He made it to Skate Canada Challenge, finished seventh and set a personal best mark. “I was really proud of myself,” he said. “It gave me confidence to boost me through the holidays, through the training, every day to the national.”

His sister is better now, and doing well, Charles said. She’s currently on a break from her exhausting chemo and radiotherapy and doing well. His performance at the Canadians in Ottawa was for her.

And what a performance it was. He’d been working with a sports psychologist, who advised him that a win is not about the points you get, but how you feel after the program. Charles did a clean short program. When he got off the ice, he told Barabé: “I don’t know how many points I’m going to have, but I’m really proud and I enjoyed myself on the ice.” During the second part of his footwork, the crowd had begun to clap, shout and scream, perhaps a little noise from his family in the Quebec section of the rink. He finished ninth with a personal best. The long program was different.

Peter O’Brien had skated directly before him – and because he was skating in his own section with a lot of crowd support, there was a wild cheering. O’Brien had skated well and got 130 points. Charles decided to drink in the energy that O’Brien had created.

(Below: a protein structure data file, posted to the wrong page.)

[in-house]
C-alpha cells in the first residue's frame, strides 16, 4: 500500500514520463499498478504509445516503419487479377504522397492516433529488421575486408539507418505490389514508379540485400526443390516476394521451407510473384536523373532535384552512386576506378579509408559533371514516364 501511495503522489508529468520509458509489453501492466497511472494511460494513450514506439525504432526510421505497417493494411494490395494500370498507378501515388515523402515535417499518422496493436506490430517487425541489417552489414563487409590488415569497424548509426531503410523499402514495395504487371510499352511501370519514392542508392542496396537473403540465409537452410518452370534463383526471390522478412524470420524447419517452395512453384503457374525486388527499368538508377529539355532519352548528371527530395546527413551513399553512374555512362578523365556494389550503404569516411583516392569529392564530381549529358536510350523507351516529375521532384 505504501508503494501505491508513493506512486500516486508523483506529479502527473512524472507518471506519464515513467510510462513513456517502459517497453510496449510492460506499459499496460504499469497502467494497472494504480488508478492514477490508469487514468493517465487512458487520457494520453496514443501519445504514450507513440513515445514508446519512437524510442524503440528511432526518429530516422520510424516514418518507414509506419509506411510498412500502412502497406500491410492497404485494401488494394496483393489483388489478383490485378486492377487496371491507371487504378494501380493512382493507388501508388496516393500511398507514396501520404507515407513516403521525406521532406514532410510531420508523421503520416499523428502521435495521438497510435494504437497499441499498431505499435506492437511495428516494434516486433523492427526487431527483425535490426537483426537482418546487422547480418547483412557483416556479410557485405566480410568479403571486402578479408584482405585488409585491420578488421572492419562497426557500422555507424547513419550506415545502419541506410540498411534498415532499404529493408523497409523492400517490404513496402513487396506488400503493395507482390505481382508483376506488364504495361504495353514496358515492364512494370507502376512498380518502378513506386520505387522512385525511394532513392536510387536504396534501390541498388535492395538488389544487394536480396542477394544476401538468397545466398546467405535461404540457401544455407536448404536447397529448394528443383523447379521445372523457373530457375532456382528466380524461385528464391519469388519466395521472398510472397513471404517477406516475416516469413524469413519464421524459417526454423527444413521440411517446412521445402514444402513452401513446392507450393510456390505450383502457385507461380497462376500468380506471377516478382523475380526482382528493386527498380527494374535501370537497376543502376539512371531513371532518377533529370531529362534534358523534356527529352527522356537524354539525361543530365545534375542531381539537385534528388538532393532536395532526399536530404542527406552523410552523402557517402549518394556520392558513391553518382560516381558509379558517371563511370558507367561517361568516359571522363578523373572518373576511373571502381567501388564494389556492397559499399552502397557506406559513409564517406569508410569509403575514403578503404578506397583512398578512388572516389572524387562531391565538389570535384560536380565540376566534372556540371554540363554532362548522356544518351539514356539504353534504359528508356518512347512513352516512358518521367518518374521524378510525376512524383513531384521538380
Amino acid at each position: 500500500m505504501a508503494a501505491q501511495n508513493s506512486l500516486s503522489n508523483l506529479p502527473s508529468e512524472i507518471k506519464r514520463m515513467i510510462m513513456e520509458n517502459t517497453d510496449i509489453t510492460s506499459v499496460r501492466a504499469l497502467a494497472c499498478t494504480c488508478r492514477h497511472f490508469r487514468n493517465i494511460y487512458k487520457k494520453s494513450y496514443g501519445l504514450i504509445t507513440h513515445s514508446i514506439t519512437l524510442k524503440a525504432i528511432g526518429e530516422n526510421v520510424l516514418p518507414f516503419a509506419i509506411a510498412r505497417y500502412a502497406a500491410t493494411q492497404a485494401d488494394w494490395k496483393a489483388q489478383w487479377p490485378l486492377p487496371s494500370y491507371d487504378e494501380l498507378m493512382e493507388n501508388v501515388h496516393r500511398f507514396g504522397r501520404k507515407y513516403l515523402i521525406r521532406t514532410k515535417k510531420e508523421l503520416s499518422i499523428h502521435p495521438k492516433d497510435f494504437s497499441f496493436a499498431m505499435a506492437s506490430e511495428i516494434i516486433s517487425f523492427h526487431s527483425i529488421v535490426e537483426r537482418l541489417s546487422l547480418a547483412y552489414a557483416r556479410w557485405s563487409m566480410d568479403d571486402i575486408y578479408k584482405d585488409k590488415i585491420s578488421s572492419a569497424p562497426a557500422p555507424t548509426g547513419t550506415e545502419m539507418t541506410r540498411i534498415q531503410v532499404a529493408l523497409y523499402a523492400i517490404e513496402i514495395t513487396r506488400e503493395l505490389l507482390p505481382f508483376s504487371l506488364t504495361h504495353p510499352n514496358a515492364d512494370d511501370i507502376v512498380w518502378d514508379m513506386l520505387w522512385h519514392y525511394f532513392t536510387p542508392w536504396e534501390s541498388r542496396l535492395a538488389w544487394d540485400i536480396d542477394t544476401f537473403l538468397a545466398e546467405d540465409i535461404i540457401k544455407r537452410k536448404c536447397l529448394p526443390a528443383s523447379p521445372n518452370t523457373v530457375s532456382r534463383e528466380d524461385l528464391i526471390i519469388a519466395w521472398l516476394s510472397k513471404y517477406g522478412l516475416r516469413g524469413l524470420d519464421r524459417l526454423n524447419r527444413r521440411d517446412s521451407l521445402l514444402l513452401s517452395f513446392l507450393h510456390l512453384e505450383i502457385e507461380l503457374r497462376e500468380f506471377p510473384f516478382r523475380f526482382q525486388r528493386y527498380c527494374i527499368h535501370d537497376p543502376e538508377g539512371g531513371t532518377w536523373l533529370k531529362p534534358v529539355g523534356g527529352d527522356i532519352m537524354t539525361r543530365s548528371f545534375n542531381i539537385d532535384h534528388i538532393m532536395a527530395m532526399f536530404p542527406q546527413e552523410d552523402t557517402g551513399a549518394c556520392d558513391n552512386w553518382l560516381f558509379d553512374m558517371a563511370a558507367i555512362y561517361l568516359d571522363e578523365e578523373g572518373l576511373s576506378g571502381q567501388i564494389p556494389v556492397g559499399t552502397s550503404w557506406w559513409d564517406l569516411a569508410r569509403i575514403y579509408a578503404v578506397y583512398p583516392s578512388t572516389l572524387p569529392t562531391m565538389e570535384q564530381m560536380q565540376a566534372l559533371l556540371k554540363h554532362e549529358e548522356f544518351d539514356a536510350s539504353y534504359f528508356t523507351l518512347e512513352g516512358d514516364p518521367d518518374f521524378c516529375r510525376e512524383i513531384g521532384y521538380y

It worked. He landed a triple flip – triple toe loop combination and got a string of plus 2s for execution. In fact, by the time he had finished, he’d earned 127.00 points, for 195.74 total points, good for 10th overall.

Charles had exceeded his personal best by 15-20 points. His total was 40 points higher than his score at Skate Canada Challenge last year, when he failed to qualify for Canadians. “I couldn’t imagine those points that I had,” he said. “Even now I’m still on a high. I did two personal bests.”

Charles has a plan to try to get into university this fall, with hopes of studying international business and following in his mother’s footsteps. He hopes the university he attends will have a sports school. He doesn’t feel finished yet. “I still love to train,” he said. “I know I’m a little old compared to some guys that are coming up. But I’m still progressing and it’s encouraging me to continue.” He would like to master a triple Axel and a quad. He’ll work on those jumps for the next couple of months, then make a decision.

And oh yes, Charles is the one who skates with glasses. They’ve fallen off only twice, during spins. “I don’t see them anymore,” he said. “I don’t feel them. I know when I pick them up at the optometrist, I am sure they are going to stay on my ear.” They do not fall, even when he’s trying quads.

Laurie’s battle with cancer has changed lives around her. Charles said it has made his family stronger. “Things that we wouldn’t have done or said, now we do,” he said. It’s the same with his friends, who are like family, too.

“I see her as a fighter and a warrior,” Charles said of his sister.

Beverley Smith